Re: Implementing NFC

From: Daniel Ehrenberg (
Date: Fri Mar 16 2007 - 11:30:47 CST

  • Next message: Markus Scherer: "Re: Implementing NFC"

    Thanks for your explanation. That doesn't sound too difficult to
    implement (though not too much fun either). But judging from the looks
    of it, I don't think the Normalizer demo actually implements this. Am
    I reading what you said correctly, or would this involve repeatedly
    iterating through groups of accent marks until no more combinations
    can be done?

    I'm just wondering, are there any other programming languages that
    handle Unicode by storing strings in a consistently normalized form? I
    made the decision to do that so that all programs could follow the
    Unicode conformance clause that no conformant process should presume
    that two canonically equivalent strings are distinct. Are there any
    other ways of assuring this?

    Daniel Ehrenberg

    On 3/16/07, Philippe Verdy <> wrote:
    > Note that for NFD (and NFKD) it's not enough to decompose the characters
    > recursively; you also need to reorder them according to their combining
    > class (except for those whose combining class is 0 that are limiting the
    > span of characters that can be reordered). You also have to decompose the
    > Hangul syllables algorithmically (they are absent from the UCD tables)
    > For NFC (and NFKC), it's also not enough to only recompose the pairs,
    > because some decomposable characters followed by a combining characters will
    > have to be recomposed in another way, by permuting the combining characters
    > if they have different non-zero combining classes, and then recompose the
    > first one.
    > Note also that when composing pairs, the NFC or NFKC forms will sometime
    > have to compose non-adjacent characters, where there may be an intermediate
    > combining character with a non-zero combining class between the base
    > character and the combining character selected for combination: this occurs
    > when there's no composition possible with the first combining character, but
    > the composition is possible with the next one, provided that it has a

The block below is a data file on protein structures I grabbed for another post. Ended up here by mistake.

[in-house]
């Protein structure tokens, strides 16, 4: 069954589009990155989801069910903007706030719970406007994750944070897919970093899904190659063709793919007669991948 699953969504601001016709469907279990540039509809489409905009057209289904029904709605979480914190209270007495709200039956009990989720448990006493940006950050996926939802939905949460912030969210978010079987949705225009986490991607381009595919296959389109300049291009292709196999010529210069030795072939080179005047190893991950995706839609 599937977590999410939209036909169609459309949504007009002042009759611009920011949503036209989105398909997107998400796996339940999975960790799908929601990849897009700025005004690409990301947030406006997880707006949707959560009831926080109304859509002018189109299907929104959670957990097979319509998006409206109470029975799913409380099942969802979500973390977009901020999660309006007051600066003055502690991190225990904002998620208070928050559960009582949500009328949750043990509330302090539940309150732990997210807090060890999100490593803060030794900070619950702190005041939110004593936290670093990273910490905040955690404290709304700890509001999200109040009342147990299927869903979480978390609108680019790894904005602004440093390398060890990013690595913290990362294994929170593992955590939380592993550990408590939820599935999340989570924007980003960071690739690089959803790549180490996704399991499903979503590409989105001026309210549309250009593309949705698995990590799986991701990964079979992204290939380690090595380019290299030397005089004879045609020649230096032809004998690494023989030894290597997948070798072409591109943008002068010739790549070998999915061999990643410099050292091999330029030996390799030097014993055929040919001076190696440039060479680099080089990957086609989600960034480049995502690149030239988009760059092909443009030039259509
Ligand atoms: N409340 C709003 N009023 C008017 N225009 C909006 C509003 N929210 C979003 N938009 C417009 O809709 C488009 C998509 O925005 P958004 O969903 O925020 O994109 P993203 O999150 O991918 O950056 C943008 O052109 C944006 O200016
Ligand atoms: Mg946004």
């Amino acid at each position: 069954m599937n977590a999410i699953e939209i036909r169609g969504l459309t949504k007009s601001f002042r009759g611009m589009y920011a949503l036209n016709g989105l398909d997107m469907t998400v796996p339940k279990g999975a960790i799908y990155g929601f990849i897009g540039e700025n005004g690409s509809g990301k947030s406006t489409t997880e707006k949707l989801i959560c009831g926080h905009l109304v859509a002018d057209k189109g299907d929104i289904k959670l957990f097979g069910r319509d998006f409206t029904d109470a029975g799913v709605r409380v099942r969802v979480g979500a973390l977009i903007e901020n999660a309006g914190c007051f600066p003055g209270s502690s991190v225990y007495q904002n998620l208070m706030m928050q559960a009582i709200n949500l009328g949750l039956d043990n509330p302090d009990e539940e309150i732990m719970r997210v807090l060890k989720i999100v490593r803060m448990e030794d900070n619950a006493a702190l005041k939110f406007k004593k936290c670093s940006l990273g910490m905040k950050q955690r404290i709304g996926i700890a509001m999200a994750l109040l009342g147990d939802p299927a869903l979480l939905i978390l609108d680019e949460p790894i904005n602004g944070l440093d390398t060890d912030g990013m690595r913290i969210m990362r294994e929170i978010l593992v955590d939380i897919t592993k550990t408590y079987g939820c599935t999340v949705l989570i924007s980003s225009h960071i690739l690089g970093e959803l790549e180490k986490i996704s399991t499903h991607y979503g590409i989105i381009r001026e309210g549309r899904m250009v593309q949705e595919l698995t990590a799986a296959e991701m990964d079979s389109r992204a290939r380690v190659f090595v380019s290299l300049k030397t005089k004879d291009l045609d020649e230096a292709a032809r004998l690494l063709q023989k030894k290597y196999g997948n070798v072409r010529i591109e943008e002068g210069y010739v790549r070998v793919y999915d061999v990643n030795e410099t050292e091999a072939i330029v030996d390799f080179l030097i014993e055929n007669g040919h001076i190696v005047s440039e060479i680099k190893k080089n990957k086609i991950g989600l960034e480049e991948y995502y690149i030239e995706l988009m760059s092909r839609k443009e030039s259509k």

> *different* non-zero combining class.
    > Suppose that the combining classes of characters are like this in a string
    > in NFD form:
    > [0, 220, 230, 0]
    > If composition is not possible with the first two characters, it may be
    > possible with the (0, 230) pair and the result will be the string whose
    > character combining classes will be [0, 220, 0] where the first zero results
    > of the composition of the first and third character. This still preserves
    > the canonical equivalence because this composed string will still be
    > reordered when decomposed...
    > There are also a few combining characters that are precomposed pairs but
    > must be decomposed first because one of them will recompose with a prior
    > base character. This occurs for example with the Greek character block)
    > When computing NFC and NFKC, you still need to compute the reordering of
    > combining characters even if there's no way to assemble them in pairs,
    > because not all of them are composable in pairs (or triples for algorithmic
    > Hangul syllables but these do not require reordering).
    > Finally when composing characters, be warned that some precomposed
    > characters are excluded from recomposition (so they must be decomposed in
    > NFD or NFKD, but not be recomposed in NFC or NFKC; these characters are then
    > necessarily absent from strings in all four normalized forms, and they are
    > present in Unicode only for round-trip compatibility with past encodings, or
    > sometimes excluded of recompositions for stability of the normalized forms
    > across Unicode versions). You may eventually compose them without breaking
    > the canonical equivalence, but the resulting string will not be in the
    > stable normalized form (this means that a string in NFC form is not
    > necessarily the shorted one within the set of canonically equivalent
    > strings: NFC is not a compression algorithm).

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